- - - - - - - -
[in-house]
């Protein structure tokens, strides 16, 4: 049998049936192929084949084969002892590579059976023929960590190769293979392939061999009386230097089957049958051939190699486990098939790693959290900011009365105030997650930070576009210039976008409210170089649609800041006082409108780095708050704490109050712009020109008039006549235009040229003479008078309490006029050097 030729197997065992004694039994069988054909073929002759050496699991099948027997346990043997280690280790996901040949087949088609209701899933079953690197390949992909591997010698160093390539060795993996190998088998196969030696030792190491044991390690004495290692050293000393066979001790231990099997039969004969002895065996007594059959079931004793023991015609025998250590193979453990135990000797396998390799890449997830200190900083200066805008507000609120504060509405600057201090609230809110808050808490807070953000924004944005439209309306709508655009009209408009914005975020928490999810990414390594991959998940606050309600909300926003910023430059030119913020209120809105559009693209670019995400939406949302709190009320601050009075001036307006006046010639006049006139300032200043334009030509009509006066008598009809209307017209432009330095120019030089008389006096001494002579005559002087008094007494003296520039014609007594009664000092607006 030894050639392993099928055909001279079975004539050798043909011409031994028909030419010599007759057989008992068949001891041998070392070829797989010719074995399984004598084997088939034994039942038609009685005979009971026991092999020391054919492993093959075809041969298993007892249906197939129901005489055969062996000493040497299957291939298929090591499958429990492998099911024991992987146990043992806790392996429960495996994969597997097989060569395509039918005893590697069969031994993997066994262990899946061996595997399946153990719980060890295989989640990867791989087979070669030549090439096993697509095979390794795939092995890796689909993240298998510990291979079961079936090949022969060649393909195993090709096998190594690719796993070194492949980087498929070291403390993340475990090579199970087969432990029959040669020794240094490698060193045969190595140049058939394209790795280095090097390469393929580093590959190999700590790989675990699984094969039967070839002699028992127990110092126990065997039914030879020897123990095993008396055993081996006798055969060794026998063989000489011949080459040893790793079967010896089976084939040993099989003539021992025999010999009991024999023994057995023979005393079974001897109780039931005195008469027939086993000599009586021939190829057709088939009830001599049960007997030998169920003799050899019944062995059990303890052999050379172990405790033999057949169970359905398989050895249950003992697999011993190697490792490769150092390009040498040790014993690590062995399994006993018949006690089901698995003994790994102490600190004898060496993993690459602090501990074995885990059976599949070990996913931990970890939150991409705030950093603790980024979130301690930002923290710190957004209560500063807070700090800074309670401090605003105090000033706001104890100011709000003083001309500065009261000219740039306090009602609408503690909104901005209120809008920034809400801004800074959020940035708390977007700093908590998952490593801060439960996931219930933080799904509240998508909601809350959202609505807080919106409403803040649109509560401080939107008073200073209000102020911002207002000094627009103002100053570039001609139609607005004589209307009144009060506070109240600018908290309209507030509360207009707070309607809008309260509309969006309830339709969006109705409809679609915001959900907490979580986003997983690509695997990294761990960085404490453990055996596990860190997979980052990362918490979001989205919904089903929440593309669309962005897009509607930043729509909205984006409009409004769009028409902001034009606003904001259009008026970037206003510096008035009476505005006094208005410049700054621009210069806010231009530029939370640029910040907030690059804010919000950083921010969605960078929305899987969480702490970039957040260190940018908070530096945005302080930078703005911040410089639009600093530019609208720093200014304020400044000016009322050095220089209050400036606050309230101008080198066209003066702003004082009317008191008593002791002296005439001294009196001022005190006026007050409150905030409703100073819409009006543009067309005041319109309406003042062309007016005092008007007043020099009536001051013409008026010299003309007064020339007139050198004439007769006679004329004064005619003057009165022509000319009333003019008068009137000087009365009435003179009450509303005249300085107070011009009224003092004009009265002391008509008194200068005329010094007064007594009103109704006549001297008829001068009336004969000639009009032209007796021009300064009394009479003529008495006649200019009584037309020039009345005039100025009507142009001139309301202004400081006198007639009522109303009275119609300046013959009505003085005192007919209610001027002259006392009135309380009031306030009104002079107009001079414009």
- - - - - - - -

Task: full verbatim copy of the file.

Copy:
[in-house]
């Protein structure tokens, strides 16, 4: 049998049936192929084949084969002892590579059976023929960590190769293979392939061999009386230097089957049958051939190699486990098939790693959290900011009365105030997650930070576009210039976008409210170089649609800041006082409108780095708050704490109050712009020109008039006549235009040229003479008078309490006029050097 030729197997065992004694039994069988054909073929002759050496699991099948027997346990043997280690280790996901040949087949088609209701899933079953690197390949992909591997010698160093390539060795993996190998088998196969030696030792190491044991390690004495290692050293000393066979001790231990099997039969004969002895065996007594059959079931004793023991015609025998250590193979453990135990000797396998390799890449997830200190900083200066805008507000609120504060509405600057201090609230809110808050808490807070953000924004944005439209309306709508655009009209408009914005975020928490999810990414390594991959998940606050309600909300926003910023430059030119913020209120809105559009693209670019995400939406949302709190009320601050009075001036307006006046010639006049006139300032200043334009030509009509006066008598009809209307017209432009330095120019030089008389006096001494002579005559002087008094007494003296520039014609007594009664000092607006 030894050639392993099928055909001279079975004539050798043909011409031994028909030419010599007759057989008992068949001891041998070392070829797989010719074995399984004598084997088939034994039942038609009685005979009971026991092999020391054919492993093959075809041969298993007892249906197939129901005489055969062996000493040497299957291939298929090591499958429990492998099911024991992987146990043992806790392996429960495996994969597997097989060569395509039918005893590697069969031994993997066994262990899946061996595997399946153990719980060890295989989640990867791989087979070669030549090439096993697509095979390794795939092995890796689909993240298998510990291979079961079936090949022969060649393909195993090709096998190594690719796993070194492949980087498929070291403390993340475990090579199970087969432990029959040669020794240094490698060193045969190595140049058939394209790795280095090097390469393929580093590959190999700590790989675990699984094969039967070839002699028992127990110092126990065997039914030879020897123990095993008396055993081996006798055969060794026998063989000489011949080459040893790793079967010896089976084939040993099989003539021992025999010999009991024999023994057995023979005393079974001897109780039931005195008469027939086993000599009586021939190829057709088939009830001599049960007997030998169920003799050899019944062995059990303890052999050379172990405790033999057949169970359905398989050895249950003992697999011993190697490792490769150092390009040498040790014993690590062995399994006993018949006690089901698995003994790994102490600190004898060496993993690459602090501990074995885990059976599949070990996913931990970890939150991409705030950093603790980024979130301690930002923290710190957004209560500063807070700090800074309670401090605003105090000033706001104890100011709000003083001309500065009261000219740039306090009602609408503690909104901005209120809008920034809400801004800074959020940035708390977007700093908590998952490593801060439960996931219930933080799904509240998508909601809350959202609505807080919106409403803040649109509560401080939107008073200073209000102020911002207002000094627009103002100053570039001609139609607005004589209307009144009060506070109240600018908290309209507030509360207009707070309607809008309260509309969006309830339709969006109705409809679609915001959900907490979580986003997983690509695997990294761990960085404490453990055996596990860190997979980052990362918490979001989205919904089903929440593309669309962005897009509607930043729509909205984006409009409004769009028409902001034009606003904001259009008026970037206003510096008035009476505005006094208005410049700054621009210069806010231009530029939370640029910040907030690059804010919000950083921010969605960078929305899987969480702490970039957040260190940018908070530096945005302080930078703005911040410089639009600093530019609208720093200014304020400044000016009322050095220089209050400036606050309230101008080198066209003066702003004082009317008191008593002791002296005439001294009196001022005190006026007050409150905030409703100073819409009006543009067309005041319109309406003042062309007016005092008007007043020099009536001051013409008026010299003309007064020339007139050198004439007769006679004329004064005619003057009165022509000319009333003019008068009137000087009365009435003179009450509303005249300085107070011009009224003092004009009265002391008509008194200068005329010094007064007594009103109704006549001297008829001068009336004969000639009009032209007796021009300064009394009479003529008495006649200019009584037309020039009345005039100025009507142009001139309301202004400081006198007639009522109303009275119609300046013959009505003085005192007919209610001027002259006392009135309380009031306030009104002079107009001079414009």